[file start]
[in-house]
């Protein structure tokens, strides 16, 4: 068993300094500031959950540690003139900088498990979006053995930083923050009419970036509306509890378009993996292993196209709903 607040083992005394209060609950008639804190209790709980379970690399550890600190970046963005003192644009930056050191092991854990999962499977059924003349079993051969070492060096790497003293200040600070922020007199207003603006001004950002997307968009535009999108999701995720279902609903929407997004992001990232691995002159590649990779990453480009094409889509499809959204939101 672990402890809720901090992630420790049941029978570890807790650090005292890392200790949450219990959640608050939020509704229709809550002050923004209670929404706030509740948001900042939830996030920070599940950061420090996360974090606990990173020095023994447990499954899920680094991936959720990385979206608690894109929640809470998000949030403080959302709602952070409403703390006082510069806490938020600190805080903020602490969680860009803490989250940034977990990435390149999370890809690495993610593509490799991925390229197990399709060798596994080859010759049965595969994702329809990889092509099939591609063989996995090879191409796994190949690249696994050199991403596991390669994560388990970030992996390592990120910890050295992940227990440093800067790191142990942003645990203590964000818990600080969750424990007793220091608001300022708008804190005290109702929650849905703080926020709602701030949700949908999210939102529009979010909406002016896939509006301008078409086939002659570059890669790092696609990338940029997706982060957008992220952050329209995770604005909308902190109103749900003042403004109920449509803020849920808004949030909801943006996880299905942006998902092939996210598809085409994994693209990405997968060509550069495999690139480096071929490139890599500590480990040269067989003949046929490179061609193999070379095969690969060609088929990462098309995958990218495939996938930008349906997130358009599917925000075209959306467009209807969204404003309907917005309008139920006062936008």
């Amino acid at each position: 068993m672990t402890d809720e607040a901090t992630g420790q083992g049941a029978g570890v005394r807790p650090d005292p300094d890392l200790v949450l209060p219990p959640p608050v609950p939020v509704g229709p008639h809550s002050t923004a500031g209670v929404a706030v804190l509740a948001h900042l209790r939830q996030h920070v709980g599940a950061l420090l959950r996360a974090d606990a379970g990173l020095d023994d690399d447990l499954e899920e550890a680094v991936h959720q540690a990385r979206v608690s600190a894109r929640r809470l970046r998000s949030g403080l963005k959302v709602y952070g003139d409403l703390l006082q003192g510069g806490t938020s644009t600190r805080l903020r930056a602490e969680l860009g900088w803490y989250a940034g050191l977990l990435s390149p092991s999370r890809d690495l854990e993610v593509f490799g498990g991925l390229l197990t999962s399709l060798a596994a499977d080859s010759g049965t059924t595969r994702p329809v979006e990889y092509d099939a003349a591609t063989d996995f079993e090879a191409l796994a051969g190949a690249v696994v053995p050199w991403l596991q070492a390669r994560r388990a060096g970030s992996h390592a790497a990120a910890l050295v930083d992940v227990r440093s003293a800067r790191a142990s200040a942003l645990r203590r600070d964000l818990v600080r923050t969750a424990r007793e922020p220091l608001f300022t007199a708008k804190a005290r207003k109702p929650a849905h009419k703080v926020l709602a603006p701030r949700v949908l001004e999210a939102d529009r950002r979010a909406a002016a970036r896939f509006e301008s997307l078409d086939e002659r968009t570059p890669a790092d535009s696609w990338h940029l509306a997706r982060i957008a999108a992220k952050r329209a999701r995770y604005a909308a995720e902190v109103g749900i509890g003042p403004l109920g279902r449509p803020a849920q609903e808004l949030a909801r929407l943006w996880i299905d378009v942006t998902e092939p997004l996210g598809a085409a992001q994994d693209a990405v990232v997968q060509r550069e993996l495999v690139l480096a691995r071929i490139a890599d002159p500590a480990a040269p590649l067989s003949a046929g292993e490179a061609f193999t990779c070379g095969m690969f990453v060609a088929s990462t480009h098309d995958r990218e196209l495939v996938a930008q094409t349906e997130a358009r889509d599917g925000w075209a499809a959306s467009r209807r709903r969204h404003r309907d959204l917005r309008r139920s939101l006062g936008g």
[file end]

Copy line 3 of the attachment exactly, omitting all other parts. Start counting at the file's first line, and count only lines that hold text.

């Amino acid at each position: 068993m672990t402890d809720e607040a901090t992630g420790q083992g049941a029978g570890v005394r807790p650090d005292p300094d890392l200790v949450l209060p219990p959640p608050v609950p939020v509704g229709p008639h809550s002050t923004a500031g209670v929404a706030v804190l509740a948001h900042l209790r939830q996030h920070v709980g599940a950061l420090l959950r996360a974090d606990a379970g990173l020095d023994d690399d447990l499954e899920e550890a680094v991936h959720q540690a990385r979206v608690s600190a894109r929640r809470l970046r998000s949030g403080l963005k959302v709602y952070g003139d409403l703390l006082q003192g510069g806490t938020s644009t600190r805080l903020r930056a602490e969680l860009g900088w803490y989250a940034g050191l977990l990435s390149p092991s999370r890809d690495l854990e993610v593509f490799g498990g991925l390229l197990t999962s399709l060798a596994a499977d080859s010759g049965t059924t595969r994702p329809v979006e990889y092509d099939a003349a591609t063989d996995f079993e090879a191409l796994a051969g190949a690249v696994v053995p050199w991403l596991q070492a390669r994560r388990a060096g970030s992996h390592a790497a990120a910890l050295v930083d992940v227990r440093s003293a800067r790191a142990s200040a942003l645990r203590r600070d964000l818990v600080r923050t969750a424990r007793e922020p220091l608001f300022t007199a708008k804190a005290r207003k109702p929650a849905h009419k703080v926020l709602a603006p701030r949700v949908l001004e999210a939102d529009r950002r979010a909406a002016a970036r896939f509006e301008s997307l078409d086939e002659r968009t570059p890669a790092d535009s696609w990338h940029l509306a997706r982060i957008a999108a992220k952050r329209a999701r995770y604005a909308a995720e902190v109103g749900i509890g003042p403004l109920g279902r449509p803020a849920q609903e808004l949030a909801r929407l943006w996880i299905d378009v942006t998902e092939p997004l996210g598809a085409a992001q994994d693209a990405v990232v997968q060509r550069e993996l495999v690139l480096a691995r071929i490139a890599d002159p500590a480990a040269p590649l067989s003949a046929g292993e490179a061609f193999t990779c070379g095969m690969f990453v060609a088929s990462t480009h098309d995958r990218e196209l495939v996938a930008q094409t349906e997130a358009r889509d599917g925000w075209a499809a959306s467009r209807r709903r969204h404003r309907d959204l917005r309008r139920s939101l006062g936008g």